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Rebecca Farley

Director, Policy & Advocacy, National Council for Behavioral Health

Health Reform’s Network Adequacy Standards: New Report, Hill Day Session Announced

August 27, 2013 | Health Insurance Exchanges | Comments
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The extent to which healthcare services are available to millions of Americans purchasing health insurance through state-based marketplaces under health reform will depend in large part on the adequacy of their health plans’ provider networks. A new report issued by the Robert Wood Johnson Foundation (RWJF) in partnership with the Georgetown University Health Policy Institute sheds light on how states are managing network adequacy issues.

Network adequacy refers to a health plan’s ability to deliver the benefits promised by providing reasonable access to a sufficient number of in-network primary care and specialty physicians, as well as all health care services included under the terms of the contract. The Affordable Care Act includes a number of network adequacy standards that, taken together with essential health benefits requirements, will determine what care is covered and how easily it will be obtained.

Guidance issued by the Obama Administration defines the minimum network adequacy standards that plans must meet, including a requirement that provider networks include sufficient numbers and types of mental health and addiction treatment professionals to ensure that all services will be accessible without unreasonable delay. The new RWJF brief explores some of the discrepancies that can arise with varying network adequacy standards and provides examples of how some states have resolved such issues. The brief includes a discussion of essential community providers as defined in the ACA and subsequent guidance and explores their role in assuring network adequacy.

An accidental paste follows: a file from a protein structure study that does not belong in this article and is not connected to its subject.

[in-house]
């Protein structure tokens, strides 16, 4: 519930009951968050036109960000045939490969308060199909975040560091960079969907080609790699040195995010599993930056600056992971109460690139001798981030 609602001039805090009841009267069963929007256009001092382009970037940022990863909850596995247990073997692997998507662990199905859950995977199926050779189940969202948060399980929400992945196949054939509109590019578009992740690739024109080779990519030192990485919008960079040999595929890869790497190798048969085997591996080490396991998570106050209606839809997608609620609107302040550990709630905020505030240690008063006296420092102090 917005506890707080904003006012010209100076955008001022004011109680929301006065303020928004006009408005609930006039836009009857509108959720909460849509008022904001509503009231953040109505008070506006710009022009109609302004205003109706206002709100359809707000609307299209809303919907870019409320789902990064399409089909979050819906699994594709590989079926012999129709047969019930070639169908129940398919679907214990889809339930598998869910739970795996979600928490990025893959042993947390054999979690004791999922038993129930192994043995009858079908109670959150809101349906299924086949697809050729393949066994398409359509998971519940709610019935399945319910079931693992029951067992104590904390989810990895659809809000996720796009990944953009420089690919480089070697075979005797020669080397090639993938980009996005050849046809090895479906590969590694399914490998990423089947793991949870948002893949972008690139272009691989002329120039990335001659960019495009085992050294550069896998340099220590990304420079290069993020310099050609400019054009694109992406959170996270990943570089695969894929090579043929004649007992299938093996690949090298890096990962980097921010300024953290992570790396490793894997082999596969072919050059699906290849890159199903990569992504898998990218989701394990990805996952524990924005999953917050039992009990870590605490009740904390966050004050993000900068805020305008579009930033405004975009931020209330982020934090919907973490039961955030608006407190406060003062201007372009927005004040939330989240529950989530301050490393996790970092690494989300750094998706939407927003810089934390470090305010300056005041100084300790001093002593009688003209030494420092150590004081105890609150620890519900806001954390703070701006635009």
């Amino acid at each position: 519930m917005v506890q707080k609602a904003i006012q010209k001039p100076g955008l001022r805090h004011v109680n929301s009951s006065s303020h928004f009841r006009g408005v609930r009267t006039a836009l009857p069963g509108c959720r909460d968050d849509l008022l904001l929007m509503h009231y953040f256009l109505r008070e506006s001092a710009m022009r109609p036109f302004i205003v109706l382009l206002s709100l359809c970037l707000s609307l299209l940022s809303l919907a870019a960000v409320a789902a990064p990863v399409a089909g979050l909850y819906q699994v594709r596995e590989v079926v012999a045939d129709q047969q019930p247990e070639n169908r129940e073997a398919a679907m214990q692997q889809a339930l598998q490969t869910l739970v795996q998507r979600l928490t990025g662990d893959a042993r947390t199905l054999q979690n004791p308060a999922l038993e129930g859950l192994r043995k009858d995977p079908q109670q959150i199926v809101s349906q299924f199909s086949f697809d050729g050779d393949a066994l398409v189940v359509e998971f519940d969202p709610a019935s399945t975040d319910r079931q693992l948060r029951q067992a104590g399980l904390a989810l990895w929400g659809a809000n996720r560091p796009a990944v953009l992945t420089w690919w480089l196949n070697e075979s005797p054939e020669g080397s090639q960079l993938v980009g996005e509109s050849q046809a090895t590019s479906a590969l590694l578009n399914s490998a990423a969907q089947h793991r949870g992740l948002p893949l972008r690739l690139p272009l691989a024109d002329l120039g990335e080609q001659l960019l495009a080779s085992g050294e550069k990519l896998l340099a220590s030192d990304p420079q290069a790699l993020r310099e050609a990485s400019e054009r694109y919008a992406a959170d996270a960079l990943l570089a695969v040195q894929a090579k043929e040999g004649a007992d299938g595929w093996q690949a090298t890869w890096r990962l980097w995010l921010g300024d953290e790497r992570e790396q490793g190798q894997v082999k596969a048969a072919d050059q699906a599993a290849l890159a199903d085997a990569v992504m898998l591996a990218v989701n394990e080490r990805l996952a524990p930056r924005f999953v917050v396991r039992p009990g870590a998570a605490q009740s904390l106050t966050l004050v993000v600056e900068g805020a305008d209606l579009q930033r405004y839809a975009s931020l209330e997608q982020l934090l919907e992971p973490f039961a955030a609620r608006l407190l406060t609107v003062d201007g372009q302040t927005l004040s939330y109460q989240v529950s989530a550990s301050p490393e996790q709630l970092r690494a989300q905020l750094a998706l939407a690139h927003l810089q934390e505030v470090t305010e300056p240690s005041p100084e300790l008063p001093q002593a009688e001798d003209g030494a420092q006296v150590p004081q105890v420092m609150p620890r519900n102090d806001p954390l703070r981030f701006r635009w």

Interested in learning more about network adequacy and essential community providers? Join us at Hill Day, where you’ll have a chance to hear from the Obama Administration’s medical officer at the federal agency tasked with overseeing the ACAs network adequacy requirements. Click here to view the schedule and learn more.

The National Council also encourages readers to view the Coalition for Whole Health’s toolkit on “Ensuring Health Plans Meet ACA Standards for Access to Needed Mental Health and Substance Use Disorder Services.” This document includes a section on network adequacy requirements, including the requirement that provider networks be sufficient to allow access to MH/SUD services without unreasonable delay.